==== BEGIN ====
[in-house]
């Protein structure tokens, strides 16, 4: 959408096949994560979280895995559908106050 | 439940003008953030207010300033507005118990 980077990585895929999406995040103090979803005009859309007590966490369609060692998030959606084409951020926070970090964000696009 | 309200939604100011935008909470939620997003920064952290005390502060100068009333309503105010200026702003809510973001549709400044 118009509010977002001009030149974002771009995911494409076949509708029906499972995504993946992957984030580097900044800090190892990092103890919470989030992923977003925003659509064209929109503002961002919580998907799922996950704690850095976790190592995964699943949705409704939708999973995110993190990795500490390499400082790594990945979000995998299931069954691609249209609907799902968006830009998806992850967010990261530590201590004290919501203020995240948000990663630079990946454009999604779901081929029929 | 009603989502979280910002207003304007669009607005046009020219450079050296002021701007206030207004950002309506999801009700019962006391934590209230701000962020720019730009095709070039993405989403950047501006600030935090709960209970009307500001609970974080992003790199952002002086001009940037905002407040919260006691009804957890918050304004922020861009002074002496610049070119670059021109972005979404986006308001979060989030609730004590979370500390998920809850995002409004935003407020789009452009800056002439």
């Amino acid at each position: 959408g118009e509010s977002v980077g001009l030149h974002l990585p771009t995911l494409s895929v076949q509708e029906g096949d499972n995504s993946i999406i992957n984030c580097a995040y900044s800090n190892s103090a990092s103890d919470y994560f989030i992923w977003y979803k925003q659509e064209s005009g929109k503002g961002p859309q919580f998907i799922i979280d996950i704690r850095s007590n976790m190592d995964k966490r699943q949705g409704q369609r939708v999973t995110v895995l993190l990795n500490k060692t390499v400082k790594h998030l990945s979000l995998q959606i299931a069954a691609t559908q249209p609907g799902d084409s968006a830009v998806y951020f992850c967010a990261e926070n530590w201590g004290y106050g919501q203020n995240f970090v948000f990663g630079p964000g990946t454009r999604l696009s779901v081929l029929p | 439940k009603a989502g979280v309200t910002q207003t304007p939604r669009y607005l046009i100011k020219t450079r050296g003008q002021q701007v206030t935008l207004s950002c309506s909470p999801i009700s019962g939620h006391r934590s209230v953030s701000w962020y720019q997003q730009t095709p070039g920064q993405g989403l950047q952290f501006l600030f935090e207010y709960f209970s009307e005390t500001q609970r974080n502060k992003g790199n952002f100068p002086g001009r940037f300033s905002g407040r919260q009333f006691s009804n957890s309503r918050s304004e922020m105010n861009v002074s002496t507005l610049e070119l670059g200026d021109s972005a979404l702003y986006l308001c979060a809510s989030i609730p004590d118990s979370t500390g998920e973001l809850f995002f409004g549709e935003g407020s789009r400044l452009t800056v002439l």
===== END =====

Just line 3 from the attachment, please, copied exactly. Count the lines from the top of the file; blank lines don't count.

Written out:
């Amino acid at each position: 959408g118009e509010s977002v980077g001009l030149h974002l990585p771009t995911l494409s895929v076949q509708e029906g096949d499972n995504s993946i999406i992957n984030c580097a995040y900044s800090n190892s103090a990092s103890d919470y994560f989030i992923w977003y979803k925003q659509e064209s005009g929109k503002g961002p859309q919580f998907i799922i979280d996950i704690r850095s007590n976790m190592d995964k966490r699943q949705g409704q369609r939708v999973t995110v895995l993190l990795n500490k060692t390499v400082k790594h998030l990945s979000l995998q959606i299931a069954a691609t559908q249209p609907g799902d084409s968006a830009v998806y951020f992850c967010a990261e926070n530590w201590g004290y106050g919501q203020n995240f970090v948000f990663g630079p964000g990946t454009r999604l696009s779901v081929l029929p | 439940k009603a989502g979280v309200t910002q207003t304007p939604r669009y607005l046009i100011k020219t450079r050296g003008q002021q701007v206030t935008l207004s950002c309506s909470p999801i009700s019962g939620h006391r934590s209230v953030s701000w962020y720019q997003q730009t095709p070039g920064q993405g989403l950047q952290f501006l600030f935090e207010y709960f209970s009307e005390t500001q609970r974080n502060k992003g790199n952002f100068p002086g001009r940037f300033s905002g407040r919260q009333f006691s009804n957890s309503r918050s304004e922020m105010n861009v002074s002496t507005l610049e070119l670059g200026d021109s972005a979404l702003y986006l308001c979060a809510s989030i609730p004590d118990s979370t500390g998920e973001l809850f995002f409004g549709e935003g407020s789009r400044l452009t800056v002439l």